A Lot or a Little?
What you will—and won't—find in this app.
Kids can learn to increase and self-assess their knowledge of more than 5,000 middle- and high-school level words like aberrant, veracious, and interpose. As with any study of vocabulary, tweens and teens can also improve their spelling as well as reading comprehension skills. Ability to edit definitions gives kids the chance to improve or completely alter existing inconsistent definition quality. Vocab Smart has a good foundation but needs to improve content and reduce ad intrusions to reach its full potential.
Ease of Play
Nice colors, text could be larger and bolder. Navigation is fast and easy.
Products & Purchases
Take note that in the free version, there are a lot of banner ads, video ads, and ads that interrupt gameplay, but if you upgrade to the ad-free version, the screen is much cleaner.
Parents Need to Know
Parents need to know that Vocab Smart is a solid and flexible vocabulary flashcard and testing app that could use more precise content and less-intrusive ads. Tweens and teens can add to the existing 5,000+ middle- and high-school level words in new stacks as well as edit existing definitions. Flashcard mode allows easy swipe study with shuffle option, and testing mode creates good stats like time and percent correct. What's missing is part of speech for each word, which -- along with occasionally strange definitions and similar words on the list of choices -- can lead to frustratingly incorrect answers. Ads are ever present in the free version: banners, menu button to app store, and interrupting videos.
Is It Any Good?
Overall, Vocab Smart has clean navigation and flexible features, but it falls down on the quality of definitions and constant, sometimes overwhelming ads in the free version. On the plus side, it comes preloaded with more than 5,000 words, kids can add their own word lists, testing is flexible, and performance statistics give overall numbers as well as by last session, per each list, and "trend" which seems to mean each testing session. As a bit of icing, the Dictionary.com word of the day displays on the main menu.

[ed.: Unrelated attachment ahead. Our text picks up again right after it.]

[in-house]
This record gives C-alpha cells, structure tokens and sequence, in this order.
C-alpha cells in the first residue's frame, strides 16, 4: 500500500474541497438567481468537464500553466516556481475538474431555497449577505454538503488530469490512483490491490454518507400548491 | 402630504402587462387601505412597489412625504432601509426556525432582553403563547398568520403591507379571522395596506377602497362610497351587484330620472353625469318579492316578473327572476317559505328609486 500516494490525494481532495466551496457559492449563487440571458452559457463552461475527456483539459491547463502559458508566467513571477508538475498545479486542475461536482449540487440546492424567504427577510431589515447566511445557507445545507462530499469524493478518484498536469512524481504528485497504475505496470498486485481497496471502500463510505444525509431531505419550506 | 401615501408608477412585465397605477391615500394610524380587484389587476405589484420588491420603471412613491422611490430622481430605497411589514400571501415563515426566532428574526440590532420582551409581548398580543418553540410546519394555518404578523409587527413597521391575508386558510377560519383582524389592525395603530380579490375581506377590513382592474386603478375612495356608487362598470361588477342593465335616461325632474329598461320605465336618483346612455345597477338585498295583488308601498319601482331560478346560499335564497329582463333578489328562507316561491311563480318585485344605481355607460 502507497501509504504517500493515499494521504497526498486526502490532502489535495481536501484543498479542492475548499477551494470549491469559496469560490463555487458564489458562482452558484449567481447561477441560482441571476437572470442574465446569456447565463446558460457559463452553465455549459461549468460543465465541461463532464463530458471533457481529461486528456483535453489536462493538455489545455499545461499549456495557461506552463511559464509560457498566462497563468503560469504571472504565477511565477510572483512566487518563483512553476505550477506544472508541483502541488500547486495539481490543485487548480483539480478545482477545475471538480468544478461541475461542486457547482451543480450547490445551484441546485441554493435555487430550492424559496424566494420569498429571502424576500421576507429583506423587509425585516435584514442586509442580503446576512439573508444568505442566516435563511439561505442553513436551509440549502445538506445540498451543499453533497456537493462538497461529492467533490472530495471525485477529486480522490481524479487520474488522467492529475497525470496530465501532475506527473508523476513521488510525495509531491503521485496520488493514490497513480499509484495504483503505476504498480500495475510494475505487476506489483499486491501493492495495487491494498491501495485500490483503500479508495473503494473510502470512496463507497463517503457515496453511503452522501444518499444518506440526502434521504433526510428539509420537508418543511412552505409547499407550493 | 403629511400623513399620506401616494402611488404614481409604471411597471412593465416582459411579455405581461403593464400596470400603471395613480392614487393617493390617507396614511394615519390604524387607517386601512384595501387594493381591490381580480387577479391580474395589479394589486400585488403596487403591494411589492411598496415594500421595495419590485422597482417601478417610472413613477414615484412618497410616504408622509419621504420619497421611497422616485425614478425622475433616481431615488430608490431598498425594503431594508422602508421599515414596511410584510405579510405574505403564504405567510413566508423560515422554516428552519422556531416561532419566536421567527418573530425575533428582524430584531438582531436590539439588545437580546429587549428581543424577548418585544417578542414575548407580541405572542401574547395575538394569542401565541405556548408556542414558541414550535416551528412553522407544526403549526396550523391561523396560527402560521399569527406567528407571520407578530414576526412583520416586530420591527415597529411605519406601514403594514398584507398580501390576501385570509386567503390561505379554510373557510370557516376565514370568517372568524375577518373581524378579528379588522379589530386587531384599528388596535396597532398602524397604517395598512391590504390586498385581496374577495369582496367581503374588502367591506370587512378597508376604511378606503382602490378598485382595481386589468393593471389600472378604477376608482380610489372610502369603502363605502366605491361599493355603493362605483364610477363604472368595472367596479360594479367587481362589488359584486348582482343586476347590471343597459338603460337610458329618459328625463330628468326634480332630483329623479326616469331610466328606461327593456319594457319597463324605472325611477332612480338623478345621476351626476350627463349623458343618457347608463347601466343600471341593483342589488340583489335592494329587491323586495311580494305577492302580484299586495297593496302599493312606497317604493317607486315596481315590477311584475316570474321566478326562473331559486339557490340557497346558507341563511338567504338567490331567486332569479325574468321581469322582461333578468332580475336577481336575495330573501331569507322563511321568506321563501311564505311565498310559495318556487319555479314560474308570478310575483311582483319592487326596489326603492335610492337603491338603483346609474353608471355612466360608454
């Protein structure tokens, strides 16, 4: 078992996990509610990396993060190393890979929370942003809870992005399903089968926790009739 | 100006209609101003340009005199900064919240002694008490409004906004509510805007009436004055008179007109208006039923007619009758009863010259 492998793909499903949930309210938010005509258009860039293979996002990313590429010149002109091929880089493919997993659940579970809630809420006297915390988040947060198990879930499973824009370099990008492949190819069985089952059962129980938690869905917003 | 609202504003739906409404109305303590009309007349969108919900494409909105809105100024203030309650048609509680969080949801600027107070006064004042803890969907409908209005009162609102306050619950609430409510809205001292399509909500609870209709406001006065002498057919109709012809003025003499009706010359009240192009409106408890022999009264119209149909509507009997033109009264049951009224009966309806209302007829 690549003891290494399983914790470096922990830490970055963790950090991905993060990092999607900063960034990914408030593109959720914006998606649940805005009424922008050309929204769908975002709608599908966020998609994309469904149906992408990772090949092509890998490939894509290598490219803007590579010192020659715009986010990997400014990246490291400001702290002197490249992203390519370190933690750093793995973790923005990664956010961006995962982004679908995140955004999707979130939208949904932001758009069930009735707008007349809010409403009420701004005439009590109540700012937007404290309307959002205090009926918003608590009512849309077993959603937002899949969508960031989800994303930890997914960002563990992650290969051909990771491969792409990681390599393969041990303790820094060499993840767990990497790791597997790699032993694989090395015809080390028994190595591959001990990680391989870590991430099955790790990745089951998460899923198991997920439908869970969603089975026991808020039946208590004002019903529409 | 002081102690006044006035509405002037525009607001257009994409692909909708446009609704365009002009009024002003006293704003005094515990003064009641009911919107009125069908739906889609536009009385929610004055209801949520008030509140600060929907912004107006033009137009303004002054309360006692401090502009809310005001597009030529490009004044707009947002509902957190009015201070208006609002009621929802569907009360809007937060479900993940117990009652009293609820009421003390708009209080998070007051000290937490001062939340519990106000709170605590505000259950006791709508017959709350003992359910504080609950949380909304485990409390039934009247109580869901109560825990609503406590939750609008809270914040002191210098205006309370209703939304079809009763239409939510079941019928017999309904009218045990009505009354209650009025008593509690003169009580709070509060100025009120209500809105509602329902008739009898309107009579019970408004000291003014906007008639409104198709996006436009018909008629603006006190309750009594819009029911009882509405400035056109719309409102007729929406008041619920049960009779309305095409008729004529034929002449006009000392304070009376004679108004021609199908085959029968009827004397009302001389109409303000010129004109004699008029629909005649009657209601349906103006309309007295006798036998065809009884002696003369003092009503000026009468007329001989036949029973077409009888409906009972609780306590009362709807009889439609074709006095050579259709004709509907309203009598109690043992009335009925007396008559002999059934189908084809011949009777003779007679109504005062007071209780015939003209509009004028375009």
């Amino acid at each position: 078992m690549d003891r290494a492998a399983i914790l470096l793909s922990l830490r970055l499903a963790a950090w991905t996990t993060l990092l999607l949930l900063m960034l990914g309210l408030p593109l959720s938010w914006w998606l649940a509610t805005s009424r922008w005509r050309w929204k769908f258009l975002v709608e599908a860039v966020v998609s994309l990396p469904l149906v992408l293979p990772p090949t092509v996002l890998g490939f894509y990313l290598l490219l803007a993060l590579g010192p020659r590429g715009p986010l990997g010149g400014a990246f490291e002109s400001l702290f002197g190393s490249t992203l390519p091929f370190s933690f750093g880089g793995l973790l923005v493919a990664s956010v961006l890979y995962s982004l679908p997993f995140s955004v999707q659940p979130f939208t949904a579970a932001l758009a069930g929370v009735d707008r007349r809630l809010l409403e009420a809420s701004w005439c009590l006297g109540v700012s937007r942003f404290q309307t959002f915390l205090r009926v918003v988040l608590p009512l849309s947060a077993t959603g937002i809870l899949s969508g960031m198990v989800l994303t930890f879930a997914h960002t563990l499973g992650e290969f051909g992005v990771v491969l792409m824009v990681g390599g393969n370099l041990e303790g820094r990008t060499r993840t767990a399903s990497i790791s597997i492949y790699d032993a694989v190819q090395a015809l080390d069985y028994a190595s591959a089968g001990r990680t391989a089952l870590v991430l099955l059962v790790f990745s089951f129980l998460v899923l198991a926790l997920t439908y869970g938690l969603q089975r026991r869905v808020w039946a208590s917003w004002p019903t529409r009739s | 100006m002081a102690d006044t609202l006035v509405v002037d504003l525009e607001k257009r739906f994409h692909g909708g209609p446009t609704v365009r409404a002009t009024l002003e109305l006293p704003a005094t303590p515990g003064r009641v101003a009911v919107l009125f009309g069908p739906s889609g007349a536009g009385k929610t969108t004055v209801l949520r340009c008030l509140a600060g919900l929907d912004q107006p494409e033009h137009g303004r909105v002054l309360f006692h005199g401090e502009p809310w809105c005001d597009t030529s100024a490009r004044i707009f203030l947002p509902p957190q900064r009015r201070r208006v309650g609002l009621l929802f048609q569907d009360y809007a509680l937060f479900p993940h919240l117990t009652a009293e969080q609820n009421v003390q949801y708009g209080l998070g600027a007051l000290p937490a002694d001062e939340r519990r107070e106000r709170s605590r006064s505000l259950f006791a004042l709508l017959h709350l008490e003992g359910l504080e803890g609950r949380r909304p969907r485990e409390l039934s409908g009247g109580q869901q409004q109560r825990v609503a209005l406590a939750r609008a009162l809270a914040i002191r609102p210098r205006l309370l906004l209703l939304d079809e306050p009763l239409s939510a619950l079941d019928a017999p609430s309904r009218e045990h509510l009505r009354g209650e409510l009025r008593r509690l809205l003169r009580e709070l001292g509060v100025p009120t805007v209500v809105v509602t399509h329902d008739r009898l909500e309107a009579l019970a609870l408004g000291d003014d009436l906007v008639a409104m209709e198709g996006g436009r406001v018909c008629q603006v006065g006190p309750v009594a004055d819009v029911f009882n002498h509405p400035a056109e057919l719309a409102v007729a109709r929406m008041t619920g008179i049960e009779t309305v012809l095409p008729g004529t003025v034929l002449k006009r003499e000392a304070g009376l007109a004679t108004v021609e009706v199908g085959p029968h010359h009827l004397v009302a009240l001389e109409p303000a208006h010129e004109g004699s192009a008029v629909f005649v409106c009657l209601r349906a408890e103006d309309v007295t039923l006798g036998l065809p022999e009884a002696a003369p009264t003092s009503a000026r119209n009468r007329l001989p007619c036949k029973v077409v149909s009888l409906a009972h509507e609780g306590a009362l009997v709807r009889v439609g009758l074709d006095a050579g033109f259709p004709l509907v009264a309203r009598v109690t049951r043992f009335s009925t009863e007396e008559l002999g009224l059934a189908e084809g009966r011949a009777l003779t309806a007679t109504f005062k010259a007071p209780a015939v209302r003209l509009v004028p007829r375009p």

Unfortunately, that's where the connection to Dictionary.com ends. Clearly, neither it nor Merriam-Webster is the source of this app's definitions. Thankfully, teens can edit definitions -- a serious plus since some of them are seriously off. While some folks might not be so fussy, it will lead to incorrect answers especially for teens who have already encountered these words in text or speech. An example: Vocab Smart gives this definition, "1. Marked by impulsive anger or violence as in a hasty and forceful expression of anger," with answer options "outrage" or "impetuous." According to them, "impetuous" is correct, though neither Dictionary.com or Merriam-Webster.com use the word anger in their definition for impetuous; the word violence is used only in the second meaning referring to inanimate objects. Lastly, kids will be distracted by the constant banner ads, app store button on the main menu, and interrupting video ads for adult-oriented products like Old Spice and acid reflux medicine.
Did we miss something on diversity?
Research shows a connection between kids' healthy self-esteem and positive portrayals in media. That's why we've added a new "Diverse Representations" section to our reviews that will be rolling out on an ongoing basis. You can help us help kids by suggesting a diversity update.